Carol T. Christ, UC Berkeley's new chancellor, is putting free speech front and center. On the day she welcomed 9,500 new students to campus, she announced the start of a free speech year at Berkeley — with activities designed to focus on the importance of our rights to express ourselves. On Wednesday, she sent a message to students, faculty and staff expounding on that idea in the wake of "events in Charlottesville, with their racism, bigotry, violence and mayhem."
No one saw the superhero in mild-mannered Clark Kent. Jim O'Connor keeps his students fooled too. In his algebra and calculus classes at St. Francis High School, he is stern — no excuses, no coddling. "If you look at the clock," said senior Michael Tinglof, who had O'Connor in his freshman year, "you're on his bad list for the rest of the class." The 70-year-old teacher's look also is all business: spine straight, close-cropped silver hair.
Welcome to Essential Education, our daily look at education in California and beyond. Here's the latest:There's been a big jump in youth homelessness in L.A. CountyNow that charter school backers have a majority on the L.A. Unified school board, they say they want things like a better space allocation process and a less combative relationship with the district.
Muck Rack makes it simple to find people, tweets, or articles that mention any name, keyword, company, hashtag etc. We've compiled this guide to help you make the most of your search.
Selecting a term
Start searching tweets, articles from media outlets, articles mentioned in tweets, journalists'
names, titles and bios with some suggested searches:
Companies or Topics (e.g. iPhone, Microsoft)
Phrases (e.g. "cloud computing") — use quotes to keep the terms together
Twitter handles (e.g. @username) — returns those who have mentioned or replied to
Names (e.g. "David Pogue")
Hashtags (e.g. #sxsw, #london2012)
Bio details (e.g. vegan, Olympics, father)
Muck Rack's Advanced Search allows for many boolean operators.
Find results that mention multiple specified terms, use AND or
+. For example, ensure each result contains both Elon Musk and Mark Zuckerberg by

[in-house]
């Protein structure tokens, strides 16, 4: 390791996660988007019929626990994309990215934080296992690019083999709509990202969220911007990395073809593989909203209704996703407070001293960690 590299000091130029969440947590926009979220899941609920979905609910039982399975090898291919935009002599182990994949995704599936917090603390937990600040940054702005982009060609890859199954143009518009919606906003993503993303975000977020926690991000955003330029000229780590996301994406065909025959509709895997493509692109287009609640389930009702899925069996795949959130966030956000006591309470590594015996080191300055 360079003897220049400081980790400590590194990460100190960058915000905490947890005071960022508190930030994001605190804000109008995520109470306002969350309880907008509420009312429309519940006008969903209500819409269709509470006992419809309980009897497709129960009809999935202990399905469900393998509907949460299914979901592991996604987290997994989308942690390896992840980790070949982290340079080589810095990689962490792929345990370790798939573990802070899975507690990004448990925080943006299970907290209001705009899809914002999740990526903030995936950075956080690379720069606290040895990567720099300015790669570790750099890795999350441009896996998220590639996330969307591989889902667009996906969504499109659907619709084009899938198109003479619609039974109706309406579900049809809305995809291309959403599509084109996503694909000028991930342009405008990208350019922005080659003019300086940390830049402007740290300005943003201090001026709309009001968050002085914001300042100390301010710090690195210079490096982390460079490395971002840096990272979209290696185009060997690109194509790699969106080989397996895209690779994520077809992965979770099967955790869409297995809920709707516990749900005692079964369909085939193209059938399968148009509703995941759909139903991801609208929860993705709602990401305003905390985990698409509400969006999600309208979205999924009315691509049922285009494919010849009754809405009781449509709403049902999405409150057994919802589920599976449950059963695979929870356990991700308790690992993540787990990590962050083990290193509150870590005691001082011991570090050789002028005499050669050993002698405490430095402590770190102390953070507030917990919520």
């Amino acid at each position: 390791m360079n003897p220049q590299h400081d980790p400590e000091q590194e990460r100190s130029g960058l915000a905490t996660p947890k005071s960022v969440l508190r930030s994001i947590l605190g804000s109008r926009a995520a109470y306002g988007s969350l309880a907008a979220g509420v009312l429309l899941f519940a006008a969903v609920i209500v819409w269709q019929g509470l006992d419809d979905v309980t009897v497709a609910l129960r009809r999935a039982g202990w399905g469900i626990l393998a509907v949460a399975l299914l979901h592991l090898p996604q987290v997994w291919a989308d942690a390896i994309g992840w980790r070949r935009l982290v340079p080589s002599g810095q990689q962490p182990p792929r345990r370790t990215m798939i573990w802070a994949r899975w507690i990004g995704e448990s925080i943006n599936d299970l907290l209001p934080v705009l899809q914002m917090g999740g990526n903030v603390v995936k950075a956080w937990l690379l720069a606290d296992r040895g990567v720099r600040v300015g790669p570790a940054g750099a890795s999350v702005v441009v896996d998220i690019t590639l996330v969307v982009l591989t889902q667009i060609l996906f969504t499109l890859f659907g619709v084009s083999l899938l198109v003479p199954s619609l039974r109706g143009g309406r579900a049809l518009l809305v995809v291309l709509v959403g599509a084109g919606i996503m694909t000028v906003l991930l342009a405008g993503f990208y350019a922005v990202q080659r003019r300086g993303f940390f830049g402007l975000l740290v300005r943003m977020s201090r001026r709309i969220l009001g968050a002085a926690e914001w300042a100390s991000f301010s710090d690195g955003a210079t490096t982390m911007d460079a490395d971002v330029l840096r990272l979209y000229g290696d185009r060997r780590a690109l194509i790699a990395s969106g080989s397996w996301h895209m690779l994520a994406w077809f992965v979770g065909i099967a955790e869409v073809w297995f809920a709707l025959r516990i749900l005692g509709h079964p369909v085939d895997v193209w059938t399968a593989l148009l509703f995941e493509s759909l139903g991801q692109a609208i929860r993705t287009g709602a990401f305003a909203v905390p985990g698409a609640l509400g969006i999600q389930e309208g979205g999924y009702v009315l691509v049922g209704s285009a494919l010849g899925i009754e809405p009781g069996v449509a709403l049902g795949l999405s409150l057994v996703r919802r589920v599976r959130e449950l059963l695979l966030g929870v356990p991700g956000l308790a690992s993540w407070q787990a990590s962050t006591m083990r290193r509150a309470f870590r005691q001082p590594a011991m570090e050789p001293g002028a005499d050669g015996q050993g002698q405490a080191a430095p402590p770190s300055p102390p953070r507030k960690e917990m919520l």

searching Musk AND Zuckerberg or Musk + Zuckerberg.
Use the operators OR or , to broaden your search when you'd like either of
multiple terms to appear in results. (This is the default behavior of our search when no operators
are used). For example, results will contain either cake or cookie by searching cake OR cookie or cake,cookie
Use NOT or - to subtract results from your search. For
example, searching Disney will yield results about the Walt Disney Company as well as Walt Disney
World Resort. To exclude mentions of Disney World, search for Disney -World or Disney
When using one of these operators with a phrase, enclose it in quotation marks. For example, you can
find results about smartphones excluding Apple's iPhone 4S by searching smartphone -"iPhone
Exact case matching or punctuation
If you're searching for a brand name or keyword that relies on specific punctuation marks or capitalization, you can
find results that match your exact query by adding matchcase: before the keyword you're searching for, like matchcase:E*TRADE .
Use parentheses to separate multiple
boolean phrases. For example, to find journalists talking about having fun in Disney World or
Disneyland, search for ("disney world" OR disneyland) AND fun.
An asterisk can be used to search for any variation of a root word truncated by the asterisk. For example, searching for admin* will return results for administrator, administration, administer, administered, etc.
A near operator is an AND operator where you can control the distance between the words. You can vary the distance the near operation uses by adding a forward slash and number (between 0-99) such as strawberries NEAR/10 "whipped cream", which means the strawberries must exist within 10 words of "whipped cream".